Once the doctor determines that the baby is in a breech position, they must use their best medical judgment to determine whether or not it is safe to attempt a vaginal delivery. Many OB/GYNs will always opt for a C-section anytime a baby is in breech. But attempting vaginal delivery of breech babies is becoming more and more common. In many circumstances attempting vaginal delivery of a breech baby is considered a breach of the applicable standard of care. In these situations, a doctor can be subject to medical malpractice claims if the baby ends up getting injured during delivery.
Our lawyers also see vaginal breech delivery cases where there are informed consent issues. Moms have a right to be an active and informed participant in her health care. Given the significant risks involved in the handling of a breech delivery, it is important to make the mother aware of all of the relevant risks before subjecting her to them.Breech Malpractice Verdicts & Settlements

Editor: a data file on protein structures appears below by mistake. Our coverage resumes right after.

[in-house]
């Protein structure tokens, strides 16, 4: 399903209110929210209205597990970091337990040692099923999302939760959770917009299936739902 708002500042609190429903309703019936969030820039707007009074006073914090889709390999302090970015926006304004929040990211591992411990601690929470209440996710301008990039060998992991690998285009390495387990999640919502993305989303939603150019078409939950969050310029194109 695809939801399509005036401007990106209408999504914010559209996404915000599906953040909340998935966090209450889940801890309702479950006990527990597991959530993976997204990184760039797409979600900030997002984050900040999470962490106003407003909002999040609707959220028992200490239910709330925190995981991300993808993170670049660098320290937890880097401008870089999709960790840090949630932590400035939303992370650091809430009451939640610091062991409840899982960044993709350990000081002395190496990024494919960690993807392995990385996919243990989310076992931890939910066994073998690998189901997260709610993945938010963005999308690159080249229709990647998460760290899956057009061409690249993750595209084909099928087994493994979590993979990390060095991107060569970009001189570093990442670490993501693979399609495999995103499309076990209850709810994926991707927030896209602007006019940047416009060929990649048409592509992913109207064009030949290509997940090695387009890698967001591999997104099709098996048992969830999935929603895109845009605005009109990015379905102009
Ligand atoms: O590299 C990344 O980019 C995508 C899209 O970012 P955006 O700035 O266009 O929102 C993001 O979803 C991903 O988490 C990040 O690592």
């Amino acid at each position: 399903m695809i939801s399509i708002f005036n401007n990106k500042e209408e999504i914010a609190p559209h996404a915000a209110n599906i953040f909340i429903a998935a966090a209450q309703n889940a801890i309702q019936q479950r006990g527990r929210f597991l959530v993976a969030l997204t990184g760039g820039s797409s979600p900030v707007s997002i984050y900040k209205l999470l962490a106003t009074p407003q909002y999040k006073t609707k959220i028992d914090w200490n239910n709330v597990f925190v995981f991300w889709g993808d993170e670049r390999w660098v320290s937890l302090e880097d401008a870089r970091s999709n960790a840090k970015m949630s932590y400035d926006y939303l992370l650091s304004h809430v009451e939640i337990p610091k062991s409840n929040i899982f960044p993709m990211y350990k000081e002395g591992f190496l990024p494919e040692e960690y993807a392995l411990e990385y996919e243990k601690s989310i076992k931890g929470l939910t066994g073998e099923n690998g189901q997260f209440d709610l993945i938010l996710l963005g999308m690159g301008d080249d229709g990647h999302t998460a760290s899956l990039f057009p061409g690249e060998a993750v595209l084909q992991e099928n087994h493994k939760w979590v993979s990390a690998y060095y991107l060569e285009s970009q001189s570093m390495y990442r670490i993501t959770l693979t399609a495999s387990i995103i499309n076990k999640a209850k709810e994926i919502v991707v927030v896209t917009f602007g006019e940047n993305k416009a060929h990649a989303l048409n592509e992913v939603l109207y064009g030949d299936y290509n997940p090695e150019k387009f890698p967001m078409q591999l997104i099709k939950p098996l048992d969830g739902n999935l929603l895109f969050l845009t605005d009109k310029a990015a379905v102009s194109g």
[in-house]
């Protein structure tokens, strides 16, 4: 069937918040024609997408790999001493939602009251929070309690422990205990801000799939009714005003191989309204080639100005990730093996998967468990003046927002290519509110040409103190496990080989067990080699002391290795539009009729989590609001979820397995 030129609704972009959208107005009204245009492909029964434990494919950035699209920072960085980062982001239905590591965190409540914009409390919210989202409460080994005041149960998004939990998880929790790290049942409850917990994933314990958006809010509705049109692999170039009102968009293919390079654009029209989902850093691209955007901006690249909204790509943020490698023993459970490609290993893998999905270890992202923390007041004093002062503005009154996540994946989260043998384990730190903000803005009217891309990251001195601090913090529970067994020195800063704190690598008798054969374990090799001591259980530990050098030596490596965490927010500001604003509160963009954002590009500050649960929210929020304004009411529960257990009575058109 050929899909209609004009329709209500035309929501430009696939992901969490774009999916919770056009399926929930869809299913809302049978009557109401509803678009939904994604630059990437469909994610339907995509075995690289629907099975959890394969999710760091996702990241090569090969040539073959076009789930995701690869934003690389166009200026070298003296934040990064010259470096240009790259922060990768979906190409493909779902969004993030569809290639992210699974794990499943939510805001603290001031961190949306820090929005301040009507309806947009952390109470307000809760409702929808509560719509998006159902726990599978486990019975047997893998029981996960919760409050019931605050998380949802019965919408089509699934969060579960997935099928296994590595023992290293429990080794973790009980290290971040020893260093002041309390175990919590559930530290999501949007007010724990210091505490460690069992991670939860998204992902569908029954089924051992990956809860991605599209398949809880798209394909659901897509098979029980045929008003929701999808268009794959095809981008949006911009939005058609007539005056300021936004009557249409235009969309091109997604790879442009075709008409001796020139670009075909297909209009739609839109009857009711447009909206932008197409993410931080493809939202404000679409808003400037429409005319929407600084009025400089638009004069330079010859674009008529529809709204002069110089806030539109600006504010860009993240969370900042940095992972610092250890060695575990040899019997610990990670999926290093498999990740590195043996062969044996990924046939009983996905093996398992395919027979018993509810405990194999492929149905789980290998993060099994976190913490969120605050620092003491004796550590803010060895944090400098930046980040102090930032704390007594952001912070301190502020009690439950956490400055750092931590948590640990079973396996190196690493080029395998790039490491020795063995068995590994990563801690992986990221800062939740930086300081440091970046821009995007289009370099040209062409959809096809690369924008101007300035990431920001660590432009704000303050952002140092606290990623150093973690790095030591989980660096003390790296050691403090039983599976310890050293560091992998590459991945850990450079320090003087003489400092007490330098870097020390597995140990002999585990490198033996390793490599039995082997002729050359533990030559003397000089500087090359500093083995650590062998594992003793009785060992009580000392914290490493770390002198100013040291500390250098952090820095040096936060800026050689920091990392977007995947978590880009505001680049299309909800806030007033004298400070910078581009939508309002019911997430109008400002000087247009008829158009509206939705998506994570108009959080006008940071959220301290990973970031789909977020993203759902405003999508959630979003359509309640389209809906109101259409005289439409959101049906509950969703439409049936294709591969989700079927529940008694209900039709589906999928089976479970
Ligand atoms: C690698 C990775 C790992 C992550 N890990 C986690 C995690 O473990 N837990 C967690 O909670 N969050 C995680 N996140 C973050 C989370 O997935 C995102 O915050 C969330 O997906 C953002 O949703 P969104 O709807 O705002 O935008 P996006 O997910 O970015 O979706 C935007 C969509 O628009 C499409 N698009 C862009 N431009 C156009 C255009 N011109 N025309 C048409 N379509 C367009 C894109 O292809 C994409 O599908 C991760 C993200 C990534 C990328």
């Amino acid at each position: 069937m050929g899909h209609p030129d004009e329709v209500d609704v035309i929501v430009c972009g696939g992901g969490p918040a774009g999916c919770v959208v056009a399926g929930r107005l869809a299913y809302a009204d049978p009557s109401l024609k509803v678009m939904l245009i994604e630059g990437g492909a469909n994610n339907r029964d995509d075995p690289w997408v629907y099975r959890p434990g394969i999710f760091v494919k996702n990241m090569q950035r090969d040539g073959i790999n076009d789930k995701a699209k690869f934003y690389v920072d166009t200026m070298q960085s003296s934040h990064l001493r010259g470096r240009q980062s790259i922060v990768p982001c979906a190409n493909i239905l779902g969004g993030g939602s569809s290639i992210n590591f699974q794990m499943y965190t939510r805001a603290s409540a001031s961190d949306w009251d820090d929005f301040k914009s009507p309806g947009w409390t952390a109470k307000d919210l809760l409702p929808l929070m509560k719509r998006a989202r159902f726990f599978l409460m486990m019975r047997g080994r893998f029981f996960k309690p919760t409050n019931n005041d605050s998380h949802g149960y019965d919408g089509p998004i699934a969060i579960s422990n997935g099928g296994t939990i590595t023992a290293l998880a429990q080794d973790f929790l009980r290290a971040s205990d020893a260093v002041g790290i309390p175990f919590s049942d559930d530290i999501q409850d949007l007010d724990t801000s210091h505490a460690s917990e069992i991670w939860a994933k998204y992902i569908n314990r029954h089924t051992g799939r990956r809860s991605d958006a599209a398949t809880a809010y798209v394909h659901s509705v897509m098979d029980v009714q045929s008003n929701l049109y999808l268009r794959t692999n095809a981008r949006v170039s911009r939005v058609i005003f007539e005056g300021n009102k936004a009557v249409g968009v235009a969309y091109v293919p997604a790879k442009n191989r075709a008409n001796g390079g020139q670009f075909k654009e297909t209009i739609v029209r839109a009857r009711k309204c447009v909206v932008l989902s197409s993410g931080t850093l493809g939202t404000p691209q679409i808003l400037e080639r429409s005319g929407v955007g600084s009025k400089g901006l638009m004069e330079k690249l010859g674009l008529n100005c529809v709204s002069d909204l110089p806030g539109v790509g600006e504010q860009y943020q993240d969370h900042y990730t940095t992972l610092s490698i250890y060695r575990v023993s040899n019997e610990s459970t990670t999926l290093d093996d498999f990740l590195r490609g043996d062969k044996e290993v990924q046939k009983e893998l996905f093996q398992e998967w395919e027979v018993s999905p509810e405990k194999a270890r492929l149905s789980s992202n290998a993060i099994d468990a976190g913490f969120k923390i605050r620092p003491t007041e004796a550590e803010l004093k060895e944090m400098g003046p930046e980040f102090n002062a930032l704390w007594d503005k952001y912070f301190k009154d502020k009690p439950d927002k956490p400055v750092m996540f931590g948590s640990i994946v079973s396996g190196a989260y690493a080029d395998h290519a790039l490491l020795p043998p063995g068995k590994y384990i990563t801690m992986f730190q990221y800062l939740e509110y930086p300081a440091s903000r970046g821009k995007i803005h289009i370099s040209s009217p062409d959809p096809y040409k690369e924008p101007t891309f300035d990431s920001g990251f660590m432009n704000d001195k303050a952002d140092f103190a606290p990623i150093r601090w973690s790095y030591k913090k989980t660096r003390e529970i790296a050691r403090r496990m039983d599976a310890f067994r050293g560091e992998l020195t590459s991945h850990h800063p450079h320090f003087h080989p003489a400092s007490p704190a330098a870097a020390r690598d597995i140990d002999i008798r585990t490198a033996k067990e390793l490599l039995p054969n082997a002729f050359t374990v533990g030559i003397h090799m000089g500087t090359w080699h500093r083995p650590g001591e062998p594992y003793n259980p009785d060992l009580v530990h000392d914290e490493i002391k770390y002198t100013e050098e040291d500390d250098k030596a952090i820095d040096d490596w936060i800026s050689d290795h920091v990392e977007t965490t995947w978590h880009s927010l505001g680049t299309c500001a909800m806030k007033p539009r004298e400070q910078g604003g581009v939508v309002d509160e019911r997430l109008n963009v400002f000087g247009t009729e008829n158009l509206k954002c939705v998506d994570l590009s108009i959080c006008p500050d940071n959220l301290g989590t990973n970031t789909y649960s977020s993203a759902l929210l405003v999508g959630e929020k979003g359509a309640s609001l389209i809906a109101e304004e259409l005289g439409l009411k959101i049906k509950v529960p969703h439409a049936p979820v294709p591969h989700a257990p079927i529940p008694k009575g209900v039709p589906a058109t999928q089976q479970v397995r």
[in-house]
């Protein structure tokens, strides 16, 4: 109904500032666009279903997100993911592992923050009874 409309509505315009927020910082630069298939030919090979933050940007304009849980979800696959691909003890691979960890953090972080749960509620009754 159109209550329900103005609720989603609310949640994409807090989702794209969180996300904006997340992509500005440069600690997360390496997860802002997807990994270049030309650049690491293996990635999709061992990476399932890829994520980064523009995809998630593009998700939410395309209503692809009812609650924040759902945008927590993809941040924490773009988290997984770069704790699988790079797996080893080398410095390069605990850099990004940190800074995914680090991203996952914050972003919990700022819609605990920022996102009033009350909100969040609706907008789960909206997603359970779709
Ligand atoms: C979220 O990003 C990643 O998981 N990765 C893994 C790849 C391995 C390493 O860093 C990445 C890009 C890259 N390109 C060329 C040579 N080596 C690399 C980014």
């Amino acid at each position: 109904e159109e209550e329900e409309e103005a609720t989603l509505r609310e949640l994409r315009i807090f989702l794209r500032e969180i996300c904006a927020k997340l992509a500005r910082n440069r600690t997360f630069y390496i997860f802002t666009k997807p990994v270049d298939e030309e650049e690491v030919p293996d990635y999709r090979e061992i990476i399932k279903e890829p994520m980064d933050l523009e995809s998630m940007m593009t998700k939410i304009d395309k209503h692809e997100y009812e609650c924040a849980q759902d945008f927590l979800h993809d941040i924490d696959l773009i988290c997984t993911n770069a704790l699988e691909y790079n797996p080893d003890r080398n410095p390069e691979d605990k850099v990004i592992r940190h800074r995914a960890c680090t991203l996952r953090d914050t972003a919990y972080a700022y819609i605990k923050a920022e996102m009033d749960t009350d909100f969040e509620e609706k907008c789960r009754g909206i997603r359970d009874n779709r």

Below are summaries of actual birth injury malpractice cases involving mishandling of babies in a breech position. These only include cases resulting in verdicts or publicly reported settlements.
- Plaintiff v Defendant (Massachusetts 2019) $5,000,000 Settlement: During labor, it was determined that a baby girl was in the footling breech position. The defendant OB/GYN utilized a manual obstetric technique to maneuver the baby and facilitate vaginal delivery. Plaintiff claimed that defendant negligently performed the technique by using excessive force and failing to properly flex the head resulting in permanent damage to the spine. The injury left the plaintiff permanently paralyzed from the neck down. Defendant argued that spinal cord damage occurred during gestation and not from injury during delivery. The case went to trial and settled on the day of closing arguments.